Tristi Pinkston

Post image for How to Properly Pack Your Purse for Promotional Possibilities by Tristi Pinkston

… Or, How to Well-stock Your Wallet for Wonderful Writer … stuff.

You never know when you’re going to run into a potential reader. If you keep your eyes open, opportunities are everywhere. Did you see an old neighbor at the grocery store? Did you overhear someone at the library saying they wanted something new to read? Did you see someone wandering the aisles at Barnes and Noble with a lost look on their face? You might not feel the urge to approach a total stranger in a store, but nearly every time you leave the house, you will have the chance to share what you do with someone else. Don’t let that moment pass you by without making the most of it.

Make sure you always, always have business cards or bookmarks in your purse or wallet. And don’t tuck them clear in the back, or let them float around in the bottom where you can’t find them and where they’ll get crumpled. Have a specific place to keep them. Know that you can reach in at any moment and put your hands right on them. Replenish them often – when you see you’re down to five, it’s time to put more in there.

Successful businessmen are always on the lookout for new clients, new opportunities. You should train yourself to be on the lookout for those same things, and you should be prepared with hand-out material. And if you don’t feel comfortable blatantly saying, “Buy my book!” you can use the back of your business card to write down other information that person might need. Do they need the name of the PTA president? Pull out your card, write it on the back, and you’ve not only gotten your information in their hands, but they have the name of the PTA president.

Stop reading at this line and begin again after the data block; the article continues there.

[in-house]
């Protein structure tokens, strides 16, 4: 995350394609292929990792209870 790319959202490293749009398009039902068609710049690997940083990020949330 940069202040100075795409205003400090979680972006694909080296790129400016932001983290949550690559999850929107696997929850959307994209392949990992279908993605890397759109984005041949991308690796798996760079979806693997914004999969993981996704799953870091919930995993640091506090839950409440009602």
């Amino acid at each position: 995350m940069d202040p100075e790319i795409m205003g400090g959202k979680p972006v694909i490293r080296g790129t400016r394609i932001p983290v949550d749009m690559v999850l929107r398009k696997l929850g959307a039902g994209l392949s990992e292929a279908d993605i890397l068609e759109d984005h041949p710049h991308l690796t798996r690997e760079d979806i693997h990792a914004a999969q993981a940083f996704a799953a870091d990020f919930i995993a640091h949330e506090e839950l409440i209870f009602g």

This new mindset—this constant awareness of opportunity—does take a little while to get used to, but soon, you’ll be marketing like a pro.

Read Tristi’s previous guest posts on Promotion:

 

Tristi Pinkston is the author of seventeen (and counting!) published books, including the Secret Sisters mystery series. In addition to being a prolific author, Tristi also provides a variety of author services, including editing and online writing instruction. You can visit her at www.tristipinkston.blogspot.com or her website at www.tristipinkston.com.

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Post image for When Shameless Self-Promotion is Shameful by Tristi Pinkston

Last year, I wrote a post about shameless self-promotion. You can read the full thing here, but essentially my point was this: if you have created something, why be ashamed to let others know you did it? Sometimes we are hesitant to say we have a new book coming out or that we’ve started a new business because we don’t want to sound like we’re bragging, but in reality, if we don’t tell others what we’re doing, we are missing the boat in expanding our endeavors.